Root out some fresh seed for good parsnips.
Tips on How to Grow Giant Parsnips
Parsnips are one of my favourite vegetables with that hint of sweetness. It has taken some effort to get good crops as I have tended to sow the seed too early. Perhaps I need to take my own tips below more to heart
Home grown Parsnips
- Sowing can be done in spring from February to May.
- Parsnip seedlings are very hardy but seeds need some help to germinate. If sown early, cover with a cloche or wait until the soil is a bit warmer.
- The seed may benefit from a week in the fridge to break dormancy.
- Parsnip seed needs to be fresh and I have had failures from seed kept for another year.
- To get unforked well shaped parsnips sow in situ, don’t transplant and avoid stony ground
- Sow radishes near the parsnip rows so you know where they are but when picking them dust with insecticide powder to discourage celery root fly.
- I have to tolerate a bit of canker (brown on the top and skin) but there are some resistant varieties
For the allotment or competition grower there are some different tips and tricks or the trade. In his book ‘How to Grow Giant Vegetables’ (ISBN 00-412771-4) Bernard Lavery offers two types of ‘giant’ – Parsnips for Weight and Parsnips for Length. If you want a world record you will be looking for a 15 foot parsnip but you can have fun for your local show using these tips.
Giant Tips or big tips for Giants
- Sort and grade any new seed into three different sizes. The biggest for growing giants, the smallest for the kitchen garden and intermediate sizes as backup for the giants.
- Use an old fashioned variety that is known for growing large parsnips not an F1 type.
- Giant plants take around 38 weeks from sowing to harvesting and are started in mid winter.
- Sow intended giants in a bottomless 45 gallon drum on a raised bed –from 6 seeds select the strongest and discard the rest.
- For weight the plants can be transplanted (say from pot sown) as root disturbance encourages side roots which help put on weight.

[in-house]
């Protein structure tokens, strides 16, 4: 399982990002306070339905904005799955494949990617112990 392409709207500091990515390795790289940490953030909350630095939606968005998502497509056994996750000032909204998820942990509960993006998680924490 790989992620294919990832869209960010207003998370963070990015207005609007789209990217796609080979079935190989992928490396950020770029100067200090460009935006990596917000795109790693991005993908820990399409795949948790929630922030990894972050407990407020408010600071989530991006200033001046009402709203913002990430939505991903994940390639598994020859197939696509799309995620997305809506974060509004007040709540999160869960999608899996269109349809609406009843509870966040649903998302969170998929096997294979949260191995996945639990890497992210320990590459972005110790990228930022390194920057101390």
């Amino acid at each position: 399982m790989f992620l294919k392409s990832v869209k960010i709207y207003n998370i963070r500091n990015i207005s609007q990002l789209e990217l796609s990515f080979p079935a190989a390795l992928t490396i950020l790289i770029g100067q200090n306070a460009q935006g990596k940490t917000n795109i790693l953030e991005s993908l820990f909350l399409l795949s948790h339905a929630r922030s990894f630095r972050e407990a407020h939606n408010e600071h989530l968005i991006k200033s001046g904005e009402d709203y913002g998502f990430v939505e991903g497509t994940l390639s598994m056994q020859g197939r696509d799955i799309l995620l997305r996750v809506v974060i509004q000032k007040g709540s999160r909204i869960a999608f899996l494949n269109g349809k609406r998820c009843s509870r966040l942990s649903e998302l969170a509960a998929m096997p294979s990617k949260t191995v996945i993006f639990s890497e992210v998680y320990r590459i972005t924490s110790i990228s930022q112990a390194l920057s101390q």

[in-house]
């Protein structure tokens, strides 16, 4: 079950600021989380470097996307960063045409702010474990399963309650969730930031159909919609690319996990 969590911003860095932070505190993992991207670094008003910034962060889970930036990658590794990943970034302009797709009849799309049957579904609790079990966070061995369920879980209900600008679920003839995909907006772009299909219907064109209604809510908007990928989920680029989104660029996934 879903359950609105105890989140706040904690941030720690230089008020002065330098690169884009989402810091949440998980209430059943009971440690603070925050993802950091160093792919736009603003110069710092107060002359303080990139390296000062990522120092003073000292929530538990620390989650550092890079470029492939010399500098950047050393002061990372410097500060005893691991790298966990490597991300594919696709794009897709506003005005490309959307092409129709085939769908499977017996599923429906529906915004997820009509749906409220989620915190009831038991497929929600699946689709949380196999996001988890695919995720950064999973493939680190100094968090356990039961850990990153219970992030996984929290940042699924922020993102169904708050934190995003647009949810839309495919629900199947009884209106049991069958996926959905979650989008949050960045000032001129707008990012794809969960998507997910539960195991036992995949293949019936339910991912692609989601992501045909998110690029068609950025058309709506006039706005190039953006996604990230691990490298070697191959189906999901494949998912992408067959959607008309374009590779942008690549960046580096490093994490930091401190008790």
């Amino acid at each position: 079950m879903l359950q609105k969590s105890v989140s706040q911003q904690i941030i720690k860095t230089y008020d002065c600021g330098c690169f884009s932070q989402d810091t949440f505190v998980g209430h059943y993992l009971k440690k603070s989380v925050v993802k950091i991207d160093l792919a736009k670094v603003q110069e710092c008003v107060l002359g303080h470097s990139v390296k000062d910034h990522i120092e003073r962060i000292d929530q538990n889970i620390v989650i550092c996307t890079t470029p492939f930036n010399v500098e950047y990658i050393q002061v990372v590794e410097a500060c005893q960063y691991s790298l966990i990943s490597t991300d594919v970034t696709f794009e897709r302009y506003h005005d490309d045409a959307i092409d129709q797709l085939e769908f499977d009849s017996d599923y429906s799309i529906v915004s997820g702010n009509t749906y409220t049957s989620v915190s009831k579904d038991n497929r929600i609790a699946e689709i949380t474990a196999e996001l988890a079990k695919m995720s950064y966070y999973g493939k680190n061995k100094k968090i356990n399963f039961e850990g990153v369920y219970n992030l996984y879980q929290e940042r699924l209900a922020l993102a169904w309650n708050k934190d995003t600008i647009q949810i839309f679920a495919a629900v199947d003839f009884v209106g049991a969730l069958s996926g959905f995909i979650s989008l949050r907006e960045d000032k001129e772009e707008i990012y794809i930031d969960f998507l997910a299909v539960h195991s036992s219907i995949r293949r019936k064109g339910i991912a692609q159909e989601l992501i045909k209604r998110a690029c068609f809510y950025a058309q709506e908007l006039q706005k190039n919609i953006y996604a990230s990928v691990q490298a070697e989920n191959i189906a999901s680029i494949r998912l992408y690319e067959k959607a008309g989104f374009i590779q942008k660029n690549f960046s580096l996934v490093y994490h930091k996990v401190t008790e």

- For length sow in a plastic gutter pipe mounted on a fence at a 45 degree angle with a fabric sock on the end.
- Fill both methods with well drained but poor soil
- Daily watering will probably be needed and a balance feed every 3 weeks
- A weak balanced foliar feed in early summer evenings will also help
- Take care not to cause damage when harvesting
Parsnip wine can be brewed if you get tired of eating them boiled roast or fried like chips. With a large enough crop you could be drinking parsnip wine with a Sunday roast and boasting of the near world champion that you had at the local show
What is Parsnip Canker
- Parsnip canker is the most common disease of Parsnips.
- It is a fungal disease caused by ‘Itersonillia’ which causes Black Canker or Brown Canker
- The crowns crack allowing rot to enter the whole root.
- The crowns go orange-brown or black and crusty.
Causes and Treatment Canker
- Canker is created in conditions of drought or over-rich soil.
- Acid soil is a problem, so add lime.
- Poor drainage can harbor canker, so try double digging.
- Carrot root fly may damage crowns allowing in the fungus, so cover root tops with fleece.
Tips to Avoid Canker
- Use a cultivar that has resistance such as Gladiator F1, Alba, White Gem, Javelin or Avonresister.
- Do not grow susceptible varieties like Offenham, Lancer and Yatesnip.
- Sow later in the year say April or early May
- Once canker has started there is no way to reverse the effect. You can still eat the good parts of the parsnip.
- Maintain good hygiene clearing old crops and leaves.
Roasted Root Vegetables by the uff da! chronicles Attribution-NoDerivs 2.0 Generic (CC BY-ND 2.0)